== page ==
Since Google declared Kotlin as the official language for Android, Kotlin has become one of the fastest growing languages in the coding world and current projections forecast continued increased global use. One year ago, I started using Kotlin to help me solve everyday problems in the office. Then I wrote a programmatic wizard for sales people to generate live demos for prospective clients because, well, I’m lazy.
I ended up writing my own drag-and-drop functionality because I didn’t know how to serialize my custom objects; the problem was that I was having a tough time debugging my micromanaged events, and I realized I needed testing for the UI. The other problem? I had no idea how to write UI tests. I thought— what if I used metaprogramming to generate these tests for me?
So I set out to ask other developers and QA engineers:
- What makes a good test?
- What makes a bad test?
TornadoFX-Suite started out with simply generating TornadoFX UI tests. But there’s more to it than that. If this project can be used by multiple people for multiple frameworks — could we collect that data and use machine learning to find these answers? The natural progression from metaprogramming is machine learning. Kotlin is not quite ready to call itself a data stack yet, but it has already started addressing the necessary components for a robust and stable software needed handle & analyze large data systems.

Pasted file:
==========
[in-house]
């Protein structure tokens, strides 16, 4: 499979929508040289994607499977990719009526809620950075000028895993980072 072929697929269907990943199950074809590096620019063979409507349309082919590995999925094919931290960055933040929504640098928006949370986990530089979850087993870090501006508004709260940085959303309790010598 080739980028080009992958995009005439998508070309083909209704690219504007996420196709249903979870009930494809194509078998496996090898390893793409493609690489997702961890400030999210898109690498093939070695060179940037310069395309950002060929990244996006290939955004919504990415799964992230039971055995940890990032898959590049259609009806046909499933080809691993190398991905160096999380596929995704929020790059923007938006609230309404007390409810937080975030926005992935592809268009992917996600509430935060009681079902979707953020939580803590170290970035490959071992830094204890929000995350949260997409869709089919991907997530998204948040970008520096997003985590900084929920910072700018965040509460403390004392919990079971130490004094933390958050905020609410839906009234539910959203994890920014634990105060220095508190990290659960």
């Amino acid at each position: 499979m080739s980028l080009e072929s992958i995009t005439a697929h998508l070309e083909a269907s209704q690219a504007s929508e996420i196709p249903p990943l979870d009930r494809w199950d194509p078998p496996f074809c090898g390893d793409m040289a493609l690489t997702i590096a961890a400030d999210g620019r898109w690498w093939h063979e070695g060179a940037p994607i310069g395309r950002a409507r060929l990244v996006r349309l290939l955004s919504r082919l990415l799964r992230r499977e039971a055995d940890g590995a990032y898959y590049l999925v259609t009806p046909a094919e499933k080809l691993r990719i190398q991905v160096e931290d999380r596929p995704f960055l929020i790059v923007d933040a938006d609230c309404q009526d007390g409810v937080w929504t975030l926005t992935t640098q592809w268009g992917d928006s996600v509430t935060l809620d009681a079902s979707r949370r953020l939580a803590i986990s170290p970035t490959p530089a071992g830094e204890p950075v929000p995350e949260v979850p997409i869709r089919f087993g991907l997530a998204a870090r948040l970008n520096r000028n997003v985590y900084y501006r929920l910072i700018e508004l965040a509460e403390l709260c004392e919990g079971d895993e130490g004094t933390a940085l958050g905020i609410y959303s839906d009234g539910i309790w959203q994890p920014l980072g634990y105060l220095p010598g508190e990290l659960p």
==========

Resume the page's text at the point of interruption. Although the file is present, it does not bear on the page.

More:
This talk is an exploration in the philosophy of what makes an application, how we can formalize that philosophy in an abstraction of contract and property-based testing, and how we can use Tensorflow to help us find suggestive data points between the effectiveness of the tests we write and the circumstances surrounding the project being tested.